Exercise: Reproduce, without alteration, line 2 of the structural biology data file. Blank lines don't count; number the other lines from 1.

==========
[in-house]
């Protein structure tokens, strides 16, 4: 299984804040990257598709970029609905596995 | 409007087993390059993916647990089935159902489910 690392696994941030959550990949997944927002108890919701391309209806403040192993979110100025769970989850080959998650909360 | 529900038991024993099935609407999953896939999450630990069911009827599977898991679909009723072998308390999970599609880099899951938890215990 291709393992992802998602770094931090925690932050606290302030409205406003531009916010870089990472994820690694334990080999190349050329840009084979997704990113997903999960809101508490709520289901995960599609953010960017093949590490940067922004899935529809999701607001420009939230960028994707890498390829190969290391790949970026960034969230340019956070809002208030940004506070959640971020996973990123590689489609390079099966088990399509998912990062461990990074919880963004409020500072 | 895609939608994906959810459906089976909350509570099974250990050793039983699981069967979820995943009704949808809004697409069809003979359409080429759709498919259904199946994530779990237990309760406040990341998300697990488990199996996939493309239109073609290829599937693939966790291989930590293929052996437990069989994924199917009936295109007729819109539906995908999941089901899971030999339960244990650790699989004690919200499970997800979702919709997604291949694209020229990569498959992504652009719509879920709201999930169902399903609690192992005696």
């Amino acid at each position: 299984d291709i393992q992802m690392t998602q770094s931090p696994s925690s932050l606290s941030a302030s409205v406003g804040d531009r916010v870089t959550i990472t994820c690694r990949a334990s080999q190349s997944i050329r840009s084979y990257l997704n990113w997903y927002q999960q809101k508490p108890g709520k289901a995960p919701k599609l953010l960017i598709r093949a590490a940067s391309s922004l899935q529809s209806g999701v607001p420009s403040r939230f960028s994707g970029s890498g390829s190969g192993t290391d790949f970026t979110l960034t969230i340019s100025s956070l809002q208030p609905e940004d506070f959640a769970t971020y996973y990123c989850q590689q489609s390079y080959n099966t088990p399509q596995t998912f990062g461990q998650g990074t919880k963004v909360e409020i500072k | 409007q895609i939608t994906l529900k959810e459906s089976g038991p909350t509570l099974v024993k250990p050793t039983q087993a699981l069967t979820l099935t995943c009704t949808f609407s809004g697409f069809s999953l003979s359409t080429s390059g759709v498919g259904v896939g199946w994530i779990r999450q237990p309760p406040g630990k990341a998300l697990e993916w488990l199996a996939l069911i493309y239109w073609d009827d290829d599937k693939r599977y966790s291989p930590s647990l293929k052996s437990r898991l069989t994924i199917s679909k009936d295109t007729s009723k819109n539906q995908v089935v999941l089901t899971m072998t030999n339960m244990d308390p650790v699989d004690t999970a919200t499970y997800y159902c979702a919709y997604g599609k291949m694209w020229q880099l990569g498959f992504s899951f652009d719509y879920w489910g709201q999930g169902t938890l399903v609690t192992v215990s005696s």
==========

């Protein structure tokens, strides 16, 4: 299984804040990257598709970029609905596995 | 409007087993390059993916647990089935159902489910 690392696994941030959550990949997944927002108890919701391309209806403040192993979110100025769970989850080959998650909360 | 529900038991024993099935609407999953896939999450630990069911009827599977898991679909009723072998308390999970599609880099899951938890215990 291709393992992802998602770094931090925690932050606290302030409205406003531009916010870089990472994820690694334990080999190349050329840009084979997704990113997903999960809101508490709520289901995960599609953010960017093949590490940067922004899935529809999701607001420009939230960028994707890498390829190969290391790949970026960034969230340019956070809002208030940004506070959640971020996973990123590689489609390079099966088990399509998912990062461990990074919880963004409020500072 | 895609939608994906959810459906089976909350509570099974250990050793039983699981069967979820995943009704949808809004697409069809003979359409080429759709498919259904199946994530779990237990309760406040990341998300697990488990199996996939493309239109073609290829599937693939966790291989930590293929052996437990069989994924199917009936295109007729819109539906995908999941089901899971030999339960244990650790699989004690919200499970997800979702919709997604291949694209020229990569498959992504652009719509879920709201999930169902399903609690192992005696």